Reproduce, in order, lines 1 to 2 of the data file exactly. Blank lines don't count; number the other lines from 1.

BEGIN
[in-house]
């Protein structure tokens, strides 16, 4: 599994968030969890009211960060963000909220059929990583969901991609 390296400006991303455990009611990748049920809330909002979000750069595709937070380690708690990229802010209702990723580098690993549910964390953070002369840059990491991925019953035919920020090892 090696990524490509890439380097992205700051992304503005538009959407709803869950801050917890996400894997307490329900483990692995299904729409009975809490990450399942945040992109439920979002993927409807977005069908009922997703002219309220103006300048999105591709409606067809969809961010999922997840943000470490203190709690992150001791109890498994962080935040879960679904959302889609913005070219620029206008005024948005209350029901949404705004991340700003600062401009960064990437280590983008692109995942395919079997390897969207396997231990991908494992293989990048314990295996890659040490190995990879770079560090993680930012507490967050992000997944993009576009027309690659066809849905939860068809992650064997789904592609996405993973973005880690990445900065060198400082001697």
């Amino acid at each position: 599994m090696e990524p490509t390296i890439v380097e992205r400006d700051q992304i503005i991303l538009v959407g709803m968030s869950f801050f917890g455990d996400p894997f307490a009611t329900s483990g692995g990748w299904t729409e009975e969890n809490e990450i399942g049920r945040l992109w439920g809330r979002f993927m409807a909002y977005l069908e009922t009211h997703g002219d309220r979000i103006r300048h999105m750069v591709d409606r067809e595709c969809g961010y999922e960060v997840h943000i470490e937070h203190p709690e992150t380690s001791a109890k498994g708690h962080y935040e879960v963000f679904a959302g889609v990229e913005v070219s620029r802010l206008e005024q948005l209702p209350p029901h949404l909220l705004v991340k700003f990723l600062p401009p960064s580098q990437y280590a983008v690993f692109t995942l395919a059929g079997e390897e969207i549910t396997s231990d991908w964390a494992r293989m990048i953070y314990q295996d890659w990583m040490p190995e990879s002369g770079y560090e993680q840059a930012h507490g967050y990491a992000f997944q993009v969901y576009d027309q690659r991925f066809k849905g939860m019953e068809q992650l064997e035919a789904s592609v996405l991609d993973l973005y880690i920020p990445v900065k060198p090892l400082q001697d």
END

[in-house]
């Protein structure tokens, strides 16, 4: 599994968030969890009211960060963000909220059929990583969901991609 390296400006991303455990009611990748049920809330909002979000750069595709937070380690708690990229802010209702990723580098690993549910964390953070002369840059990491991925019953035919920020090892 090696990524490509890439380097992205700051992304503005538009959407709803869950801050917890996400894997307490329900483990692995299904729409009975809490990450399942945040992109439920979002993927409807977005069908009922997703002219309220103006300048999105591709409606067809969809961010999922997840943000470490203190709690992150001791109890498994962080935040879960679904959302889609913005070219620029206008005024948005209350029901949404705004991340700003600062401009960064990437280590983008692109995942395919079997390897969207396997231990991908494992293989990048314990295996890659040490190995990879770079560090993680930012507490967050992000997944993009576009027309690659066809849905939860068809992650064997789904592609996405993973973005880690990445900065060198400082001697």